Peg Sandeen, executive director of the Death with Dignity National Center in Oregon, told LMM the national attention on Maynard’s decision reflects increasing support among Americans for “death with dignity” legislation.
“I am saddened by the tragedy of this young woman’s death, but I am thankful the state of Oregon offered her options at the end of her life,” she said. “When you talk to average Americans, between 60 to 70 percent of people say ‘yes,’ ‘death with dignity’ should be legal. When you have a compelling story, when you show a young family with a member dying, suddenly an issue that has broad support becomes something that everyone is engaged in.”
Palliative medicine for the seriously ill should be covered by all payers and provided by all health organizations, said Dr. Diane Meier, director of the Center to Advance Palliative Care, during a presentation exploring new findings about dying in America.
Meier addressed a widely circulated report from the Institute of Medicine (IOM) calling for new public engagement strategies to foster informed decision-making. According to Dying in America, not only do most Americans lack basic understanding about end of life care choices, but community leaders “have not fully utilized strategies to make that knowledge available, meaningful and relevant across diverse population groups.”
Meier, a member of the IOM, helped develop the institute’s five key reccomendations: more person-centered, family-oriented palliative care; better doctor-patient communication and advance care planning; professional education and development; better policies and payment systems; and more public education and engagement.
The report cited the present as the best time to help normalize conversations about death and dying, partly because millions of aging baby boomers will require such conversations in the near-future. It also pointed to the social trends of health consumers’ willingness to pursue high-quality care, a growing urge to share stories about end of life care experience that resonate across diverse populations and engaged leadership within local communities.
“When the IOM says that something should be done, there is enormous imprimatur, legitimacy and influence on the zeitgeist about what’s acceptable to talk about,” Meier said. The IOM acts under the National Academy of Sciences through its congressional charter as advisor to the federal government. It is nonpartisan and funded by a network of donors, endowments and contracts.
Meier acknowledged the difficult nature of changing federal policies and payment systems involving end of life care, partly because of political polarization surrounding the Affordable Care Act– the health reform law signed by President Obama in 2010 and recently upheld by the Supreme Court.
Thirty percent of likely voters when polled said the law allows government “death panels” to make decisions about patients’ end of life care, a theory discredited by most medical professionals.
“We have a real challenge to improving accurate information and understanding on the part of the public about what palliative care is about and what it’s not,” she added. Palliative medicine is usually provided only to the terminally ill to help treat symptoms and side-effects of disease and aggressive treatments. The goal is not cure.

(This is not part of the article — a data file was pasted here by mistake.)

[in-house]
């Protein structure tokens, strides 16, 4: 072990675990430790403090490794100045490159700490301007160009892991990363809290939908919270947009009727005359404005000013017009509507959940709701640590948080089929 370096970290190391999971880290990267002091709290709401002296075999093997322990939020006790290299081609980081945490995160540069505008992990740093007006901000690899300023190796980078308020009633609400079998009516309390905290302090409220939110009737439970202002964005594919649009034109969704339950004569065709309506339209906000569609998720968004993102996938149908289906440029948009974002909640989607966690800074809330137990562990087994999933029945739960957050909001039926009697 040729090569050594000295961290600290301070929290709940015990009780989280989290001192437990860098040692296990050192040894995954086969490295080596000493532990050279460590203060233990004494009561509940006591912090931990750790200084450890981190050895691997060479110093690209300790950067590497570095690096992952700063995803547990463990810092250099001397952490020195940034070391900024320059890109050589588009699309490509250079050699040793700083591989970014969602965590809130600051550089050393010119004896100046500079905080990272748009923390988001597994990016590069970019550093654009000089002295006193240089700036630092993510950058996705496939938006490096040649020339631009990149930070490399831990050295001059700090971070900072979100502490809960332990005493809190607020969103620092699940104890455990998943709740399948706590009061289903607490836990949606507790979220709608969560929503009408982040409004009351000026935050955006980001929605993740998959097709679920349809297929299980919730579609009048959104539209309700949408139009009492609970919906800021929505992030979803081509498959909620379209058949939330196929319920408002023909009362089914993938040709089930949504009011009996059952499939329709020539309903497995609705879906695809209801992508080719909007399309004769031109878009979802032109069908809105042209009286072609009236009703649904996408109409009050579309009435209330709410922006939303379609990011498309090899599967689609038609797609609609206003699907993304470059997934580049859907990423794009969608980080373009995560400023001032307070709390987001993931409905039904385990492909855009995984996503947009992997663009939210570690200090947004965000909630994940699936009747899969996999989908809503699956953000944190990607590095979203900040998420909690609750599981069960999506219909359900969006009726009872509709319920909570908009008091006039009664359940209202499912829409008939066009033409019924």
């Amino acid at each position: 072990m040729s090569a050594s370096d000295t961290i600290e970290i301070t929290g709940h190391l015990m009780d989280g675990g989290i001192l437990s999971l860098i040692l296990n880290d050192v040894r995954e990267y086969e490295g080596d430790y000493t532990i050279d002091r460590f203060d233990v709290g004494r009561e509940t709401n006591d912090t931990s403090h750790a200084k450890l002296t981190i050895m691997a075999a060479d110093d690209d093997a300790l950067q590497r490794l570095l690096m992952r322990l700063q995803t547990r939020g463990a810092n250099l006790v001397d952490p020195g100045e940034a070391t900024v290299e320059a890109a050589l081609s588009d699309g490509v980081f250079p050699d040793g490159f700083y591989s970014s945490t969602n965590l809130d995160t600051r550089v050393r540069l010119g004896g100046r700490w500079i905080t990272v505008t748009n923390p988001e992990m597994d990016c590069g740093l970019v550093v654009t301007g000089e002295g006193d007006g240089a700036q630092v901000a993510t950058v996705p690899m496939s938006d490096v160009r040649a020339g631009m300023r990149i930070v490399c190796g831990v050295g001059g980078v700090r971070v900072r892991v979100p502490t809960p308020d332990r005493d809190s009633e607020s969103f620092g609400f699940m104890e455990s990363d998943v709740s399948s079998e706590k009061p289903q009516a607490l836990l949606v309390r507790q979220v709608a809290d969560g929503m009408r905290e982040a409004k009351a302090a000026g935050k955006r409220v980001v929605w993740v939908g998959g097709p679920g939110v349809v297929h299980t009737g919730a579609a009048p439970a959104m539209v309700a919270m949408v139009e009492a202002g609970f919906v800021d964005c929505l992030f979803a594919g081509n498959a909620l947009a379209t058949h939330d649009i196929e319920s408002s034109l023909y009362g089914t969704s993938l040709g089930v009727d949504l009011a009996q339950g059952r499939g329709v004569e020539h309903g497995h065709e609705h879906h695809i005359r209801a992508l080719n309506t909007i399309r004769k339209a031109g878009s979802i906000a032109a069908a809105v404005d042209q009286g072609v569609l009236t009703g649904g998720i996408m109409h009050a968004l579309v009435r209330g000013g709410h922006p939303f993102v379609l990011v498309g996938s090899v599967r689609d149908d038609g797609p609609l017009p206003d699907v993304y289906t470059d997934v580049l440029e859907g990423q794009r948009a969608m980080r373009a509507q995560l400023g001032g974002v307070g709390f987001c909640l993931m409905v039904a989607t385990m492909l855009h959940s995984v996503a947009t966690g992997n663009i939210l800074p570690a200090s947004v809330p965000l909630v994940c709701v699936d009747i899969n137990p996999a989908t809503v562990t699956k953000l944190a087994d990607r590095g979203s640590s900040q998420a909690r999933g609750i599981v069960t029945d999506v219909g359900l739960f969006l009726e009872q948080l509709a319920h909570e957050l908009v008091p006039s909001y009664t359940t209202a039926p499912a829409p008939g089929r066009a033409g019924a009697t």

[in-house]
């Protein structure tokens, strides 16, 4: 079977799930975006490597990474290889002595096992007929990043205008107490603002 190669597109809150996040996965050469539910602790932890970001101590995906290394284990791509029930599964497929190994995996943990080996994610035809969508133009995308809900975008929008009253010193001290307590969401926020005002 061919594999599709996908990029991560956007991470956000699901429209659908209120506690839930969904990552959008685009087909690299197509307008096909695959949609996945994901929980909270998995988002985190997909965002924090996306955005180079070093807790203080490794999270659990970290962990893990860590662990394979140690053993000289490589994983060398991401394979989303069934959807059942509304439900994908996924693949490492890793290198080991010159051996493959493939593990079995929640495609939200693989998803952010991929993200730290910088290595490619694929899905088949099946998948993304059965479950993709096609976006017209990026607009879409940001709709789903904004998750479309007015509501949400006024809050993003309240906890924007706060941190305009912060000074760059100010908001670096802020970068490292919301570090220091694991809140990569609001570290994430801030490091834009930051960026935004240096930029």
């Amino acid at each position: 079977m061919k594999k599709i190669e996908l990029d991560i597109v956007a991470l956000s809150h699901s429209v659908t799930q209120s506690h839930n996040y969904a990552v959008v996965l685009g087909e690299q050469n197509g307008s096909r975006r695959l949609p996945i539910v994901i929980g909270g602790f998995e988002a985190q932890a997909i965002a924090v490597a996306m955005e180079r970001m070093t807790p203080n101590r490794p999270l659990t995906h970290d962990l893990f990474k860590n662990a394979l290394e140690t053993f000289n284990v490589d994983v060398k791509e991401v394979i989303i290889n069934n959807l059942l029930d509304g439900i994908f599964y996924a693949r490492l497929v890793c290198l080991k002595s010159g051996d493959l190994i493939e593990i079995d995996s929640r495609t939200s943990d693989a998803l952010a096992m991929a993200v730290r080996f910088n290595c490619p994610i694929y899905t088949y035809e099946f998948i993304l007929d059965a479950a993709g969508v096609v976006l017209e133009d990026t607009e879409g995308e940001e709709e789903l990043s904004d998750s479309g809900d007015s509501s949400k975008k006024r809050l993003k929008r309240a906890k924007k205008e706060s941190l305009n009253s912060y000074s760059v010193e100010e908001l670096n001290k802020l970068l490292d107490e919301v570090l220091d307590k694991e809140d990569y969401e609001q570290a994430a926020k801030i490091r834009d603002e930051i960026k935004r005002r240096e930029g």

Meier mentioned a handful of national campaigns helping familiarize Americans with the benefits of comfort care and advance care planning, including a major effort from the American Cancer Society’s Cancer Action Network.
“We are working with disease-specific organizations. When a patient googles lung cancer, two things come up: the Wikipedia page and the American Cancer Society or other disease-specific organization,” Meier offered. “Through our partnership, we have developed a series of ads talking about palliative care that sees the patient beyond cancer treatments.”
Part of the cancer network’s “Quality of Life” campaign includes advertisements in magazines. One depicts a female cancer patient looking upward with the word “chemotherapy” written below. The “che” and “apy” are crossed out in purple, highlighting the word “mother.”
- Advance Care Planning
- Hospice and Palliative Care
- Life Choices
- Politics and Law
- Society and Culture
- Treatments and Illness
- Health Care
- Reuters Health: LMM Reports
- Voices in Bioethics: LMM Commentary
- Debunking Palliative Care Myths
- Islam And Medicine: Differing Views On Brain Death
- Intelligence Squared Debate: Legalize Assisted Suicide?
- POLST Pioneer Susan Tolle: How Care Preferences May Become “For Tonight”
- Chicago End-Of-Life Care Coalition Hosts Fall Benefit
- May 2014
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- December 2013
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- October 2013
- September 2013
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- December 2012
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Daniel Gaitan serves as a content producer...More